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I would recommended either using the www or non-www and stick with it. Set a preferred URL in Webmaster Tools and then 301 to either your www or non-www. The reason for this would be Google would see both the non-www and www sites as two separate websites. If the content is exactly the same, then you could be penalized with duplicate content.


Yes you can, try setting the cookie for .example.com as domain. That way, the cookie will be valid for every subdomain of yours. For example, PHP sessions would be like this: session_set_cookie_params(0, '/', '.example.com');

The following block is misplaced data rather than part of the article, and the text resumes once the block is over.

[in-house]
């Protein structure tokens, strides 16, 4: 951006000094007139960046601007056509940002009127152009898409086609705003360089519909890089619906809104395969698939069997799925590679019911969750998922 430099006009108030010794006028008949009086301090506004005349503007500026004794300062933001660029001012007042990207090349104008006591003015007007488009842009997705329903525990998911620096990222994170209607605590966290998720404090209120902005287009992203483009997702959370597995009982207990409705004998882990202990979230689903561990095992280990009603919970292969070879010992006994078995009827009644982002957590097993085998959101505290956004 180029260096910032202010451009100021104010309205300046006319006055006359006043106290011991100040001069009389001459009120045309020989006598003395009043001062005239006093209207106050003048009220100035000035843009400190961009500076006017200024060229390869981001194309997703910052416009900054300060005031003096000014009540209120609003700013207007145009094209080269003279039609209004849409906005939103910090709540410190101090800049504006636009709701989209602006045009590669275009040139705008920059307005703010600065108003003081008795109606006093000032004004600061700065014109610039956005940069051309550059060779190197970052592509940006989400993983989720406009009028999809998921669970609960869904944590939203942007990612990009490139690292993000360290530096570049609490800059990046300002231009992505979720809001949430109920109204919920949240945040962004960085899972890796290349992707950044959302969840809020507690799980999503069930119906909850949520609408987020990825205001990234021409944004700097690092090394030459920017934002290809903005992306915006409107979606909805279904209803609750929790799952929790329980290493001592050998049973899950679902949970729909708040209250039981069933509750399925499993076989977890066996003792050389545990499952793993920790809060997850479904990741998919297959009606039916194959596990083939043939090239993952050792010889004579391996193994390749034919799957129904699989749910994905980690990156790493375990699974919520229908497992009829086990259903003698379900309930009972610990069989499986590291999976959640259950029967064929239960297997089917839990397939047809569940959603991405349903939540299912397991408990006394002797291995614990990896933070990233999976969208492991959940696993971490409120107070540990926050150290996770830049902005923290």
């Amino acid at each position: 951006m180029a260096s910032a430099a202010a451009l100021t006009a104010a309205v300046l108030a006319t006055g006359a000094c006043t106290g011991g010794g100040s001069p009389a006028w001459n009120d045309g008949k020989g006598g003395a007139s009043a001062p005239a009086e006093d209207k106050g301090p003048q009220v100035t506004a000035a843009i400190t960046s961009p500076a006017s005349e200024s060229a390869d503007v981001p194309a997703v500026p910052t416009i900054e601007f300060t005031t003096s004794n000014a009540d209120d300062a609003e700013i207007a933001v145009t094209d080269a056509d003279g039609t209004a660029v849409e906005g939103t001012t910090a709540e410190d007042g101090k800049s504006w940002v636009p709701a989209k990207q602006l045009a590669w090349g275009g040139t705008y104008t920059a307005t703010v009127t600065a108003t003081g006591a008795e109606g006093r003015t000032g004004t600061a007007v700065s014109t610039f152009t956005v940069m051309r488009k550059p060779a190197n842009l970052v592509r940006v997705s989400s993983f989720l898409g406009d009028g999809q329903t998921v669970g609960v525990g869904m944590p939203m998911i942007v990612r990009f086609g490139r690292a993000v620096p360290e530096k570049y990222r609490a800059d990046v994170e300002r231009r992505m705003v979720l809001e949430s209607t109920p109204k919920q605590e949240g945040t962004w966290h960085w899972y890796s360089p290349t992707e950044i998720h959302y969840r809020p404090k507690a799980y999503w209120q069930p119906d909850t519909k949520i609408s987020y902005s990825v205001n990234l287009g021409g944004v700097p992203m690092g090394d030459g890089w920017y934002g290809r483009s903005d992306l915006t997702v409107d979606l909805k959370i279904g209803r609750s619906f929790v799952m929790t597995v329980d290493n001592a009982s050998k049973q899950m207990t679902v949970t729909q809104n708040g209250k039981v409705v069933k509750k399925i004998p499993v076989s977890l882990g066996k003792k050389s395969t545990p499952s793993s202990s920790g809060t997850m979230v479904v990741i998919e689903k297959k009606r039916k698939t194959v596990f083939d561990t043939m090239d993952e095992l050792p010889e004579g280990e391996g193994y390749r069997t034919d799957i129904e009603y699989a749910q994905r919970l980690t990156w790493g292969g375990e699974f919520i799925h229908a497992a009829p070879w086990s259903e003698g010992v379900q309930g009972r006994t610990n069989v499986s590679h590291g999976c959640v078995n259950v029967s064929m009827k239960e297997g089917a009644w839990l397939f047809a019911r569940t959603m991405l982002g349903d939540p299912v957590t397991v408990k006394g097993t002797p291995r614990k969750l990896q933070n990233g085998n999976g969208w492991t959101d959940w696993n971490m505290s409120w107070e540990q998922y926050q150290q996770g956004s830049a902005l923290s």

This is relatively easy to do. Using example.com, you have: An A record for the example.com A CNAME (as an alias) pointing www to example.com (www is a sub-domain) --where www = example.com -- or -- An A record for www.example.com To have sub-domain.example.com you would have: An A record for sub-domain.example.com --where the IP address is for the new ...


No. I run several sites like this. The binding determines which app takes the requests, and each app can only have one app pool. An app pool can use multiple processes (a web garden) but that is completely unrelated to wildcard domain names (even a single domain gets split across multiple processes in this scenario). An app domain (a security construct ...


If you move your blog to a subdomain, you shouldn't, by any means, keep it in the folder due to duplicate content problems. You can only move it, not copy it. About your question, for my experience it's not true and you should keep your blog where it is right now. This happens because the main domain has the main strength and power and dividing it to ...

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